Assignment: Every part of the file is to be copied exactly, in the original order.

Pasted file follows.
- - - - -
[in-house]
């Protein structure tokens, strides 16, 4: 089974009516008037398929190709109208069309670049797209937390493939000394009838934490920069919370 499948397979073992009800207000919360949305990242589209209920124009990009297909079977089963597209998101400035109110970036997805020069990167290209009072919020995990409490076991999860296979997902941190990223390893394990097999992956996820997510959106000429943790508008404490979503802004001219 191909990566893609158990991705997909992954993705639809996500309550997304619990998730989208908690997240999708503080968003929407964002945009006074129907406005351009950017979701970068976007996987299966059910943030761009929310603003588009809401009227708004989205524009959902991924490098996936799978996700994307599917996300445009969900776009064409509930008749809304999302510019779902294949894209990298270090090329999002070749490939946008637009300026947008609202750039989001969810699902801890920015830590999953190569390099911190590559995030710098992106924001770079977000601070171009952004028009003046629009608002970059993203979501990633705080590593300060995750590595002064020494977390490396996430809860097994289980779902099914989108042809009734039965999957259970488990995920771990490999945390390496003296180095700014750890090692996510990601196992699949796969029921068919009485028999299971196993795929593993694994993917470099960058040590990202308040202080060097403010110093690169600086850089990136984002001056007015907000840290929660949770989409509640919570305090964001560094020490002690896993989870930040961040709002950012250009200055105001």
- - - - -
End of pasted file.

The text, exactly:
[in-house]
């Protein structure tokens, strides 16, 4: 089974009516008037398929190709109208069309670049797209937390493939000394009838934490920069919370 499948397979073992009800207000919360949305990242589209209920124009990009297909079977089963597209998101400035109110970036997805020069990167290209009072919020995990409490076991999860296979997902941190990223390893394990097999992956996820997510959106000429943790508008404490979503802004001219 191909990566893609158990991705997909992954993705639809996500309550997304619990998730989208908690997240999708503080968003929407964002945009006074129907406005351009950017979701970068976007996987299966059910943030761009929310603003588009809401009227708004989205524009959902991924490098996936799978996700994307599917996300445009969900776009064409509930008749809304999302510019779902294949894209990298270090090329999002070749490939946008637009300026947008609202750039989001969810699902801890920015830590999953190569390099911190590559995030710098992106924001770079977000601070171009952004028009003046629009608002970059993203979501990633705080590593300060995750590595002064020494977390490396996430809860097994289980779902099914989108042809009734039965999957259970488990995920771990490999945390390496003296180095700014750890090692996510990601196992699949796969029921068919009485028999299971196993795929593993694994993917470099960058040590990202308040202080060097403010110093690169600086850089990136984002001056007015907000840290929660949770989409509640919570305090964001560094020490002690896993989870930040961040709002950012250009200055105001």